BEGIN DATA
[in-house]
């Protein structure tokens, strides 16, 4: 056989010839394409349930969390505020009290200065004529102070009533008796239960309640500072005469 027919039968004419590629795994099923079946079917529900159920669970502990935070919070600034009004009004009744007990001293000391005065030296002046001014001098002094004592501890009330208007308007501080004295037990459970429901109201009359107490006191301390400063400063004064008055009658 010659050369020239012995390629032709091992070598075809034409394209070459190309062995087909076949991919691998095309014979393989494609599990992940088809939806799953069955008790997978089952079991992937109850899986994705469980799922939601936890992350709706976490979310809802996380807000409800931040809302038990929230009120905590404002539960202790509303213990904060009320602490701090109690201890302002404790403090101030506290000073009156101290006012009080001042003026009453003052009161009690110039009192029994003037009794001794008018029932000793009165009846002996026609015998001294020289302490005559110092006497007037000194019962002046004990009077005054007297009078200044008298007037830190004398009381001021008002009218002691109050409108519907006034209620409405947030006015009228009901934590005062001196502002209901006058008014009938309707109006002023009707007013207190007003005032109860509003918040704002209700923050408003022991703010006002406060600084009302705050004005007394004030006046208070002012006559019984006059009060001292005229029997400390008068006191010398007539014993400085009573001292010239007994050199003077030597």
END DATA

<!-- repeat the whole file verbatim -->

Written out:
[in-house]
């Protein structure tokens, strides 16, 4: 056989010839394409349930969390505020009290200065004529102070009533008796239960309640500072005469 027919039968004419590629795994099923079946079917529900159920669970502990935070919070600034009004009004009744007990001293000391005065030296002046001014001098002094004592501890009330208007308007501080004295037990459970429901109201009359107490006191301390400063400063004064008055009658 010659050369020239012995390629032709091992070598075809034409394209070459190309062995087909076949991919691998095309014979393989494609599990992940088809939806799953069955008790997978089952079991992937109850899986994705469980799922939601936890992350709706976490979310809802996380807000409800931040809302038990929230009120905590404002539960202790509303213990904060009320602490701090109690201890302002404790403090101030506290000073009156101290006012009080001042003026009453003052009161009690110039009192029994003037009794001794008018029932000793009165009846002996026609015998001294020289302490005559110092006497007037000194019962002046004990009077005054007297009078200044008298007037830190004398009381001021008002009218002691109050409108519907006034209620409405947030006015009228009901934590005062001196502002209901006058008014009938309707109006002023009707007013207190007003005032109860509003918040704002209700923050408003022991703010006002406060600084009302705050004005007394004030006046208070002012006559019984006059009060001292005229029997400390008068006191010398007539014993400085009573001292010239007994050199003077030597």